6 VI. General provisions A. Rules of procedure 24. Unless otherwise specified by the Commission, the rules of procedure of the Commission, including those pertaining to the decision-making process, shall apply, mutatis mutandis, to the committees. B. Informal session 25. An informal session among the heads of delegations during the ministerial segment of each Commission session may be organized but shall not be institutionalized. The agenda for the informal session shall be decided by consensus and the annotated agenda shall reach members at least thirty days before the opening of the session to ensure the efficiency and effectiveness of the session. Simultaneous interpretation shall be provided. Annex II Issues to be addressed by the committees subsidiary to the Commission The issues listed below are the primary issues to be addressed by each committee. The Commission may adjust the list of issues for any committee at any time, as appropriate; the committees shall likewise retain the flexibility to address new or emerging issues brought to their attention by the secretariat upon consultation with member States. 1. Committee on Macroeconomic Policy, Poverty Reduction and Inclusive Development: (a) Experiences and practices in formulating and implementing macroeconomic policies to reduce poverty and achieve sustainable and inclusive development; (b) Regional economic development policies and options, including in the area of financing for development; (c) Strategies for achieving the Millennium Development Goals, with a special focus on poverty reduction; (d) Pro-poor economic growth for increasing the income and employment of the poor; (e) Policy options and programmes for reducing rural poverty, including those with a gender dimension, through the sustainable development of secondary crops. 2. Committee on Trade and Investment: (a) Regional cooperative mechanisms and agreements in trade, investment and finance, including the Asia-Pacific Trade Agreement; (b) Policy options on trade and investment, enterprise development and finance; (c) Policy options and strategies for sustainable economic growth and rural poverty reduction through agro-technology transfer and agro-based enterprise development; (d) Technology transfer to address regional development challenges. 3. Committee on Transport: (a) Transport policy options and programmes, including those targeting the Millennium Development Goals; 6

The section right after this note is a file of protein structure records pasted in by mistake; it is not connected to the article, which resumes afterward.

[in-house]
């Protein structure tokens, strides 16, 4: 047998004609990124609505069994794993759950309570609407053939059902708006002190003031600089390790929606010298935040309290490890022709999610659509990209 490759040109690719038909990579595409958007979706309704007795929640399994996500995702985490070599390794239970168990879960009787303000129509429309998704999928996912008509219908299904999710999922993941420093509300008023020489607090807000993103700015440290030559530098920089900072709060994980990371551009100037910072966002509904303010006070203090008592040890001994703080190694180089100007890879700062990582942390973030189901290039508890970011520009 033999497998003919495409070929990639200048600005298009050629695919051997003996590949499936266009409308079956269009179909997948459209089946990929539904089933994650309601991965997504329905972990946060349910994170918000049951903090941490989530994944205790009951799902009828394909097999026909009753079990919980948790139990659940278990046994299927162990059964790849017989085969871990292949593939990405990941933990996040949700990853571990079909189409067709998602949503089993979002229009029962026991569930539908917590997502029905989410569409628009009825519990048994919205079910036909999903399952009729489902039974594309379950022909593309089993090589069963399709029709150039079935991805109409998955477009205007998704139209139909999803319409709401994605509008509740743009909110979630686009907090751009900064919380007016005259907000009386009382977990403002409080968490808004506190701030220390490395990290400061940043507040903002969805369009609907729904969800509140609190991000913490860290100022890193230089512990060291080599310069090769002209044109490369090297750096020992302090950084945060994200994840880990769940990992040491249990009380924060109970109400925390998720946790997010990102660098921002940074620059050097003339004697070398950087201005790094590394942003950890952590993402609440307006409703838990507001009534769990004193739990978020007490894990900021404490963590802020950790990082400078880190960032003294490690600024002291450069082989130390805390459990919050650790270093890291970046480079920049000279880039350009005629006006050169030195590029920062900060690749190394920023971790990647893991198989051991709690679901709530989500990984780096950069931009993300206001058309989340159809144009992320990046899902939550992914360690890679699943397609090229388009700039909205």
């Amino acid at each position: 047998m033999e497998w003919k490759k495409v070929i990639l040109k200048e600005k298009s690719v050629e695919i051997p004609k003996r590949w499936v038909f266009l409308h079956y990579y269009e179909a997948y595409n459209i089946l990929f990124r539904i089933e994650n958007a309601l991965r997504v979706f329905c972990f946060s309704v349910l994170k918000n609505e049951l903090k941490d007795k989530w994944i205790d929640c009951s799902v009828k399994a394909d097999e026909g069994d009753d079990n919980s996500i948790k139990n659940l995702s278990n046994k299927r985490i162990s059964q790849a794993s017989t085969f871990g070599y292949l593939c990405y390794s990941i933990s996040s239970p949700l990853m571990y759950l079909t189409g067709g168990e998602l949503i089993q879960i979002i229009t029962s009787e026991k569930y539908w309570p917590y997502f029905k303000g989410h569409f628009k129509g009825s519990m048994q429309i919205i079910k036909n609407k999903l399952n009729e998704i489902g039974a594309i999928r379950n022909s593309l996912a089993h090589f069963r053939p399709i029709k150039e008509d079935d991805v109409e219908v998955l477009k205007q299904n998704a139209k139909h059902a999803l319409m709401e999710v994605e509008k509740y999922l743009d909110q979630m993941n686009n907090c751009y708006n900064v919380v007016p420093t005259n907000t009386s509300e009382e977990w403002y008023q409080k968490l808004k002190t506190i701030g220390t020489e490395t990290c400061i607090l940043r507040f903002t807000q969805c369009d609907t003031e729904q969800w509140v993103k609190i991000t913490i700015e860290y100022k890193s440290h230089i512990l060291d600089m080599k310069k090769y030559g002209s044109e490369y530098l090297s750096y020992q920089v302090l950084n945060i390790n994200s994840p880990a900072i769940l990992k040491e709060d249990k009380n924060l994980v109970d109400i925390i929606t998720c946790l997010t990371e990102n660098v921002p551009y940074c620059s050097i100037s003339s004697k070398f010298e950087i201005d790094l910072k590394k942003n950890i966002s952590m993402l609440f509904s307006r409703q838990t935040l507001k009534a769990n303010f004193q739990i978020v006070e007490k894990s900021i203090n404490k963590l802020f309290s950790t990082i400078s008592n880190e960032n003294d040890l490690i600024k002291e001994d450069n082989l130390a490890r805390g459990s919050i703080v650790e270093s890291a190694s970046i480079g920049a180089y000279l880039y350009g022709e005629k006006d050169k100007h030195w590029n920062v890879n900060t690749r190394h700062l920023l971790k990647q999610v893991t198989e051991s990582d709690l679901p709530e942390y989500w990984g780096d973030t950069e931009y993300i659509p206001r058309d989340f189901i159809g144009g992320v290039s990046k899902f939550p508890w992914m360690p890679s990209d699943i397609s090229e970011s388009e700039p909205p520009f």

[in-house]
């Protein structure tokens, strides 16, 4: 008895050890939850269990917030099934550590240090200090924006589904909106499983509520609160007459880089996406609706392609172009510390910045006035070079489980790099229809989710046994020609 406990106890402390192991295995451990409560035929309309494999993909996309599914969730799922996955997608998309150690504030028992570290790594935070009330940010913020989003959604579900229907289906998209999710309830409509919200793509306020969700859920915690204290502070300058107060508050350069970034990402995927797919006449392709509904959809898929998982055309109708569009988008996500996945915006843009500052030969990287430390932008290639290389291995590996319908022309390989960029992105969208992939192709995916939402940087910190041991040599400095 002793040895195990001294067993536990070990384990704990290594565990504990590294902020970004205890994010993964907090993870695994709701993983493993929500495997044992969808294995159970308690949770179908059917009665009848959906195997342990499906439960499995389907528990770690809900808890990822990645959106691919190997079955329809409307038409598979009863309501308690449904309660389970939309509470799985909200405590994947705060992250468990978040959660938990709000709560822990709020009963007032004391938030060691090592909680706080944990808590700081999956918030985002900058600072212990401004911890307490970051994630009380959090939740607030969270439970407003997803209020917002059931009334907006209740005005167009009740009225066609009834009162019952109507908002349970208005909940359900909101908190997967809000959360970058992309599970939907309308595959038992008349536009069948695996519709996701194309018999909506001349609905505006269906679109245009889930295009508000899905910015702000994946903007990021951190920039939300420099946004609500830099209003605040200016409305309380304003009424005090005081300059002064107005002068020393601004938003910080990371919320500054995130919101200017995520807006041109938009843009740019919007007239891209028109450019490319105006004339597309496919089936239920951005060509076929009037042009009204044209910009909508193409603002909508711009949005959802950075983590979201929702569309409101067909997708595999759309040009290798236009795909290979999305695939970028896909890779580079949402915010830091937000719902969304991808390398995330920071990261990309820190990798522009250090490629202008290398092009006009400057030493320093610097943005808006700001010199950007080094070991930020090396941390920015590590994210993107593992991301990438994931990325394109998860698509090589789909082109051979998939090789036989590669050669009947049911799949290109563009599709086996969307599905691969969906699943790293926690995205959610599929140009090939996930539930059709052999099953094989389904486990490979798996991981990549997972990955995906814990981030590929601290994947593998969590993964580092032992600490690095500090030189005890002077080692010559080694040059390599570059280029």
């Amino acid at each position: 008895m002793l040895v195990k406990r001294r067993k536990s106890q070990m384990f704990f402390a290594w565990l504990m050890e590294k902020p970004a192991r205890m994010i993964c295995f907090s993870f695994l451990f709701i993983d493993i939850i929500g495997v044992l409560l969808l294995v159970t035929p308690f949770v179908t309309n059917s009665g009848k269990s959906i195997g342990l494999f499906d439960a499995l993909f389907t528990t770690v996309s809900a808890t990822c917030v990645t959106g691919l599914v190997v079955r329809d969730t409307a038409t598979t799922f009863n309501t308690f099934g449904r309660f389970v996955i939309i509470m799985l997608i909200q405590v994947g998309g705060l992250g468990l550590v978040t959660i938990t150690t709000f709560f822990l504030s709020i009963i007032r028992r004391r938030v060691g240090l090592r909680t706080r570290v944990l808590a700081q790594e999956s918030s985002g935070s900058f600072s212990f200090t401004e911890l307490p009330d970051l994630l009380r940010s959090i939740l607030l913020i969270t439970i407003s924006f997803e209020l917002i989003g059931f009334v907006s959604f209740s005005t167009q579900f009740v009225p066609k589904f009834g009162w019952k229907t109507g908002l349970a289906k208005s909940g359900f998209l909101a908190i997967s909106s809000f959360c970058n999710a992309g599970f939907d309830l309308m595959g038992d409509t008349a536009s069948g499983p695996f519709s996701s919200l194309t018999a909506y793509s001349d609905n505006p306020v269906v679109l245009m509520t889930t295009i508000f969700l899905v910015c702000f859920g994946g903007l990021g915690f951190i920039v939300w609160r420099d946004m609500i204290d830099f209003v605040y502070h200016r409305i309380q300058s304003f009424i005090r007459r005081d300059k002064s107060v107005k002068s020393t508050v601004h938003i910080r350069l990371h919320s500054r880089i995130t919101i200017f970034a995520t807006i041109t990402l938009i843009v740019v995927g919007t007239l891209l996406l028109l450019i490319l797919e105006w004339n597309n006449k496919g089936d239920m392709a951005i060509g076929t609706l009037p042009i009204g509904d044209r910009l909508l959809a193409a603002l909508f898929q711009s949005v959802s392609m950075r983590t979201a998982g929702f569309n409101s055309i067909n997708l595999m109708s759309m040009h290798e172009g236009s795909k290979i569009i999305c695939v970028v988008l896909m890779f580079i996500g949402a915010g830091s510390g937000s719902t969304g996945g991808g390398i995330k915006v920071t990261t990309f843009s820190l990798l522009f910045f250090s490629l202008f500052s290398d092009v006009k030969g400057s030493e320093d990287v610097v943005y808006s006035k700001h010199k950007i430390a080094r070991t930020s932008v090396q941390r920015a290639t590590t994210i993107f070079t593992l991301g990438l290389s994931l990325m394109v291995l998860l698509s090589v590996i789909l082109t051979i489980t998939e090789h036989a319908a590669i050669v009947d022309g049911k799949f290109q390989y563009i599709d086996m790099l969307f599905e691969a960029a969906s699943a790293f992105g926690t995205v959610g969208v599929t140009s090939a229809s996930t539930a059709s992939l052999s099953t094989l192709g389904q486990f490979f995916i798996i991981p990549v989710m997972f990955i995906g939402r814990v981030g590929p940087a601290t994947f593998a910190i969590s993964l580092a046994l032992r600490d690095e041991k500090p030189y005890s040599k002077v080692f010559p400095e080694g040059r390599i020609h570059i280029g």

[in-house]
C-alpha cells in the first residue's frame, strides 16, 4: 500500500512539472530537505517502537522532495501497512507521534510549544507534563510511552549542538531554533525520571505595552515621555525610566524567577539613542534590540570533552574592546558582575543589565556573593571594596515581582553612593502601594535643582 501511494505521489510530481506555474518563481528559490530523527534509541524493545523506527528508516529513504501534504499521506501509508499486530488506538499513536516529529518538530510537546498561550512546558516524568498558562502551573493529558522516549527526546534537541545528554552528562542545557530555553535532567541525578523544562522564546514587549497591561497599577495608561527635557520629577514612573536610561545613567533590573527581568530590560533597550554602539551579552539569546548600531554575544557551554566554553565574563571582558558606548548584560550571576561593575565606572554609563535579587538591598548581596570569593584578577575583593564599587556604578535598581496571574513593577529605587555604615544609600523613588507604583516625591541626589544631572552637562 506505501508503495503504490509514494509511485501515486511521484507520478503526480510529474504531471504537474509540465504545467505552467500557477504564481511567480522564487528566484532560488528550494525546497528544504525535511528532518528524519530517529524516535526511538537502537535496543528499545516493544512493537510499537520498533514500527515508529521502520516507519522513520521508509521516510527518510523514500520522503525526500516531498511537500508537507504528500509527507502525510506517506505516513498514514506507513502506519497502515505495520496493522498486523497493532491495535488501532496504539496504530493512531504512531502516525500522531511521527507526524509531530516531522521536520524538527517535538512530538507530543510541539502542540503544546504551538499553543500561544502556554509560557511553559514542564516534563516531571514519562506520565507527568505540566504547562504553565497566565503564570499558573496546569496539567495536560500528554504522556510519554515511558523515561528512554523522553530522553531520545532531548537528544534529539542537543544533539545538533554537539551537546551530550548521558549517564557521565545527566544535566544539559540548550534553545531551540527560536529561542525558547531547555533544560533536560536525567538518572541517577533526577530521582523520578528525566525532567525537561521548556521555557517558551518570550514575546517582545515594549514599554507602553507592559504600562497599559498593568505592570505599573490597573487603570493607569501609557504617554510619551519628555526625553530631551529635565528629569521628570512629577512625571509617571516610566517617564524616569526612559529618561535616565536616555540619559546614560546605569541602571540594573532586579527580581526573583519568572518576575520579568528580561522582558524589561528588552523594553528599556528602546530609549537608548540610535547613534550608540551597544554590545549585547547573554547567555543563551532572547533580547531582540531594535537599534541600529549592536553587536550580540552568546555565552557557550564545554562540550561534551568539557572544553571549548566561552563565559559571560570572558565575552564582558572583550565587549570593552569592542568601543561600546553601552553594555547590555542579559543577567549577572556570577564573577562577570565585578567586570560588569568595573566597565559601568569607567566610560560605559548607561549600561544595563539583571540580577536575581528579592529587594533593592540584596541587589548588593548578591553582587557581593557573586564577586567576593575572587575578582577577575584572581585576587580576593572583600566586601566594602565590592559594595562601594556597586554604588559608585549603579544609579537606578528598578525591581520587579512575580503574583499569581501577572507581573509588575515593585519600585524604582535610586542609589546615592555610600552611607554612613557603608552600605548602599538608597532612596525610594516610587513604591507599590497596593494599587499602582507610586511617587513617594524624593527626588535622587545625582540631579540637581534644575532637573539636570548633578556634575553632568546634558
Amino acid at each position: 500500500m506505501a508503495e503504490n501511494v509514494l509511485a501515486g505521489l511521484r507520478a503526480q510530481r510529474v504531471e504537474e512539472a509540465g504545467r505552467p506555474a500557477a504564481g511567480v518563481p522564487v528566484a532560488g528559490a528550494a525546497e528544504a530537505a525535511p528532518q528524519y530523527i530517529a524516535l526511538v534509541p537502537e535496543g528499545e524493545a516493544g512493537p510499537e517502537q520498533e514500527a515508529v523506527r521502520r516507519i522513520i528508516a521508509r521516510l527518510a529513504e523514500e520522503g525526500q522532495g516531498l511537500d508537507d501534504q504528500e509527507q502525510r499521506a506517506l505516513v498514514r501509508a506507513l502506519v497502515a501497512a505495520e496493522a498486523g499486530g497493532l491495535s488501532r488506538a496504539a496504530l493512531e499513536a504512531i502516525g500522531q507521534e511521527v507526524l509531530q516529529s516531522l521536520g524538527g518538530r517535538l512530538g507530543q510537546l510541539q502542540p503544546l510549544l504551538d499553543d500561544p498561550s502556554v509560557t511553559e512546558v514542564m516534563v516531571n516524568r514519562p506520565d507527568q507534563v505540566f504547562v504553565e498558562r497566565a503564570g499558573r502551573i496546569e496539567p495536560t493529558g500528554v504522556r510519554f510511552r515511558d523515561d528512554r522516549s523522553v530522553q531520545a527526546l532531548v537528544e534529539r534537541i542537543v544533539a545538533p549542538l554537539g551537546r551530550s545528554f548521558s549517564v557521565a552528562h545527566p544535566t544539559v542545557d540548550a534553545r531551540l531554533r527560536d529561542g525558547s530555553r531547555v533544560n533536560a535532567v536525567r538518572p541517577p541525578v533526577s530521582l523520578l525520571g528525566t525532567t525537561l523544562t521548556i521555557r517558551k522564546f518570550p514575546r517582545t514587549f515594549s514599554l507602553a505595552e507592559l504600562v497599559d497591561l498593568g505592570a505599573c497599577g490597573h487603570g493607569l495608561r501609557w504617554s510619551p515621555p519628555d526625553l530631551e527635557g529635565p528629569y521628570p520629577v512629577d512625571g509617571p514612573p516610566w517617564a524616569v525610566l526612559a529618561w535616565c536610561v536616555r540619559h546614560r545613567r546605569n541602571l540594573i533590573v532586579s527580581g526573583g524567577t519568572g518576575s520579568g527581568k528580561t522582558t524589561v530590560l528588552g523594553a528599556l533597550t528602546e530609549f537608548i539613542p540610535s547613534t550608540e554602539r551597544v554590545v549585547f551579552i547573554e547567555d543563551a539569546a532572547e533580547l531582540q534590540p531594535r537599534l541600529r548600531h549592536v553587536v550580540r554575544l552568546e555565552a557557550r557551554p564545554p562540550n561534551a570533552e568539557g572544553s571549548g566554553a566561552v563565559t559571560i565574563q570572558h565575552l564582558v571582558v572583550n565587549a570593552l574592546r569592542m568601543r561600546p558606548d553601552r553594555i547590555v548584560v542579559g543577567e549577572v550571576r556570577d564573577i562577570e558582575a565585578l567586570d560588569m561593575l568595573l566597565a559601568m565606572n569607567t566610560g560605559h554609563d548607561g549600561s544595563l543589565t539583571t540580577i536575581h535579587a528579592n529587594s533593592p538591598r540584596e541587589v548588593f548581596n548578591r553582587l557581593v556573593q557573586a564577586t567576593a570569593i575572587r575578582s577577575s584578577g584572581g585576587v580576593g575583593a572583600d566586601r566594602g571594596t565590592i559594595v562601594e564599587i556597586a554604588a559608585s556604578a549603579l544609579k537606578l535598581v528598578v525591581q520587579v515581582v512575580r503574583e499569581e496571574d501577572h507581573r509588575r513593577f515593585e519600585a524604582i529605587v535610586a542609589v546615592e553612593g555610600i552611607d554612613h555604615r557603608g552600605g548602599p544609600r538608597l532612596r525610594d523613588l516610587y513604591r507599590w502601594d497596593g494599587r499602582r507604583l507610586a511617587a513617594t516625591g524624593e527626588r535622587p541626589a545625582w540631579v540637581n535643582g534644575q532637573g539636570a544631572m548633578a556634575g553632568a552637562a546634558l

7 (b) The Asian Highway, Trans-Asian Railway and other initiatives promoted by the Commission for planning international intermodal transport linkages; (c) Measures to improve road safety and the efficiency of transport operations and logistics; (d) Support for the accession and implementation of international transport agreements. 4. Committee on Environment and Development: (a) Integration of environmental sustainability in development policy; (b) Policies and strategies for the use of sustainable planning and the use of water resources; (c) Regional cooperation for enhanced energy security and the sustainable use of energy resources; (d) Policies and strategies for promoting inclusive and sustainable urban development. 5. Committee on Information and Communications Technology: (a) Integration of information and communications technology-related issues in development policies, plans and programmes; (b) Transfer and application of information and communications technology at the regional and subregional levels; (c) Development of human and institutional capacity in the use of information and communications technology; (d) Information and communications technology applications for disaster risk reduction. 6. Committee on Disaster Risk Reduction: (a) Policy options and strategies on multi-hazard disaster risk reduction and mitigation; (b) Regional cooperation mechanisms for disaster risk management, including space and other technical support systems; (c) Multi-hazard assessment, preparedness, early warning and response to disaster risks. 7. Committee on Social Development: (a) Implementation of internationally agreed commitments, including those agreed at the United Nations on social development, population, ageing, disability, youth and disadvantaged groups, gender equality and health; (b) Policy options, strategies and good practices in social policy and protection; (c) Social policies and financing aimed at building inclusive societies. 8. Committee on Statistics: (a) Ensure that all countries in the region by 2020 have the capability to provide a basic range of population, economic, social and environmental statistics; (b) Create a more adaptive and cost-effective information management environment for national statistical offices through stronger collaboration. 7